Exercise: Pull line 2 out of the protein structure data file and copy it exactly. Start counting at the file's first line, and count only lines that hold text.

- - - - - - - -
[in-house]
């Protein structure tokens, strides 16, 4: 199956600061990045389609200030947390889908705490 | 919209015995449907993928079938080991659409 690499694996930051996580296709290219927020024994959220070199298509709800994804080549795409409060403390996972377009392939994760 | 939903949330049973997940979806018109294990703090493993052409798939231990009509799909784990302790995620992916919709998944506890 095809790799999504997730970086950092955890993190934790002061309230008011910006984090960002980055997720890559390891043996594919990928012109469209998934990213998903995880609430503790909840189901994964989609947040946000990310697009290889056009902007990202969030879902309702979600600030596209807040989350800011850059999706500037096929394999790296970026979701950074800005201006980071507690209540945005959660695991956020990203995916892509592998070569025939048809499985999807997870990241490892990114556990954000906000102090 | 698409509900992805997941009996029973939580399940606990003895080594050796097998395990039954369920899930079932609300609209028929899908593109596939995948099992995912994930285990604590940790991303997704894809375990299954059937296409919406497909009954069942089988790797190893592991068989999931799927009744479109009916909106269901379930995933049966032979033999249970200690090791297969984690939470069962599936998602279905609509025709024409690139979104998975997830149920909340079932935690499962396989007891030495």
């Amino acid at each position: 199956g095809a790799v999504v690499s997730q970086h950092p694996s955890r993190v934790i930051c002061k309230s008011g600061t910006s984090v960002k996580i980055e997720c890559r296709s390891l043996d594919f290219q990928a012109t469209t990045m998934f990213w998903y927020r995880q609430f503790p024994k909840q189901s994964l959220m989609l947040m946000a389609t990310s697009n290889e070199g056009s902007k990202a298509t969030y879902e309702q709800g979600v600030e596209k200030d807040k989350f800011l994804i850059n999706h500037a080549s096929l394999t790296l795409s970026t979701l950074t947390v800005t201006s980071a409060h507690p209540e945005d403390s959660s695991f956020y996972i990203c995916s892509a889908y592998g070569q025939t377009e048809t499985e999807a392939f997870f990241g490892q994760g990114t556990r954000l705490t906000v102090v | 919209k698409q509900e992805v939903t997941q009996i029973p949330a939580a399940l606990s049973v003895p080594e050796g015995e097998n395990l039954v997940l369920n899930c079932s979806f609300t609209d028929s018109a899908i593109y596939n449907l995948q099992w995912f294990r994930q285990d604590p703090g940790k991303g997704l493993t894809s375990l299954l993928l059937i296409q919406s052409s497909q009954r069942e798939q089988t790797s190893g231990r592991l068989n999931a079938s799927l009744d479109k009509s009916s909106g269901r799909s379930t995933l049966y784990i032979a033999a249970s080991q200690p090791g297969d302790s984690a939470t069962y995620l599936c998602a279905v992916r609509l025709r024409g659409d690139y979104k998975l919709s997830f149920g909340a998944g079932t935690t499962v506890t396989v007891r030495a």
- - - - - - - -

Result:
């Protein structure tokens, strides 16, 4: 199956600061990045389609200030947390889908705490 | 919209015995449907993928079938080991659409 690499694996930051996580296709290219927020024994959220070199298509709800994804080549795409409060403390996972377009392939994760 | 939903949330049973997940979806018109294990703090493993052409798939231990009509799909784990302790995620992916919709998944506890 095809790799999504997730970086950092955890993190934790002061309230008011910006984090960002980055997720890559390891043996594919990928012109469209998934990213998903995880609430503790909840189901994964989609947040946000990310697009290889056009902007990202969030879902309702979600600030596209807040989350800011850059999706500037096929394999790296970026979701950074800005201006980071507690209540945005959660695991956020990203995916892509592998070569025939048809499985999807997870990241490892990114556990954000906000102090 | 698409509900992805997941009996029973939580399940606990003895080594050796097998395990039954369920899930079932609300609209028929899908593109596939995948099992995912994930285990604590940790991303997704894809375990299954059937296409919406497909009954069942089988790797190893592991068989999931799927009744479109009916909106269901379930995933049966032979033999249970200690090791297969984690939470069962599936998602279905609509025709024409690139979104998975997830149920909340079932935690499962396989007891030495």